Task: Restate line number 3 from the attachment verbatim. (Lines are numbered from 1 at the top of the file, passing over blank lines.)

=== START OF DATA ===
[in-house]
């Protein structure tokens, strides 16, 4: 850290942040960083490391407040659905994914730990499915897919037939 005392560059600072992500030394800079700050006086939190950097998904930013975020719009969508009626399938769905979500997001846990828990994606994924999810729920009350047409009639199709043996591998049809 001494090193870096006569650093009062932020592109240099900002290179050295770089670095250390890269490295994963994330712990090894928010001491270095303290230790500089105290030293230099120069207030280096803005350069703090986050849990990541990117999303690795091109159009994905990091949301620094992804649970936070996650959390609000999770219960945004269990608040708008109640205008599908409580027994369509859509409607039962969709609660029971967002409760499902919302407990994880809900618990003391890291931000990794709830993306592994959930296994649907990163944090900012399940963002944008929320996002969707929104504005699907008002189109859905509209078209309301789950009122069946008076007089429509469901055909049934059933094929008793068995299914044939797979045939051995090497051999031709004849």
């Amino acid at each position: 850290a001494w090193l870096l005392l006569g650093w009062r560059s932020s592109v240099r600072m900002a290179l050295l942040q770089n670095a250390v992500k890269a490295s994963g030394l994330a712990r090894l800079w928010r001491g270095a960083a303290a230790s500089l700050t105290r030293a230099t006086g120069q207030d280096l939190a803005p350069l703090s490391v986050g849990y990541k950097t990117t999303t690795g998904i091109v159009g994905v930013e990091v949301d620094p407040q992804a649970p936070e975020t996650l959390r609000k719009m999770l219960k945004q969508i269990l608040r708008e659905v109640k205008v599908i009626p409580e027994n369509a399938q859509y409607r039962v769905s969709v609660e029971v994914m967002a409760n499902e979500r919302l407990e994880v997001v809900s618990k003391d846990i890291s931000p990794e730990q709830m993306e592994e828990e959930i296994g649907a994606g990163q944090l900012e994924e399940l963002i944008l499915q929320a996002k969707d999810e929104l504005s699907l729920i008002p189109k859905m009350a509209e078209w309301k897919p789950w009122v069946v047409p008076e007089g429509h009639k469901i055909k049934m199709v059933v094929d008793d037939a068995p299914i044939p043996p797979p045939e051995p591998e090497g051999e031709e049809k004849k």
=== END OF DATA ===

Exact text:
């Amino acid at each position: 850290a001494w090193l870096l005392l006569g650093w009062r560059s932020s592109v240099r600072m900002a290179l050295l942040q770089n670095a250390v992500k890269a490295s994963g030394l994330a712990r090894l800079w928010r001491g270095a960083a303290a230790s500089l700050t105290r030293a230099t006086g120069q207030d280096l939190a803005p350069l703090s490391v986050g849990y990541k950097t990117t999303t690795g998904i091109v159009g994905v930013e990091v949301d620094p407040q992804a649970p936070e975020t996650l959390r609000k719009m999770l219960k945004q969508i269990l608040r708008e659905v109640k205008v599908i009626p409580e027994n369509a399938q859509y409607r039962v769905s969709v609660e029971v994914m967002a409760n499902e979500r919302l407990e994880v997001v809900s618990k003391d846990i890291s931000p990794e730990q709830m993306e592994e828990e959930i296994g649907a994606g990163q944090l900012e994924e399940l963002i944008l499915q929320a996002k969707d999810e929104l504005s699907l729920i008002p189109k859905m009350a509209e078209w309301k897919p789950w009122v069946v047409p008076e007089g429509h009639k469901i055909k049934m199709v059933v094929d008793d037939a068995p299914i044939p043996p797979p045939e051995p591998e090497g051999e031709e049809k004849k």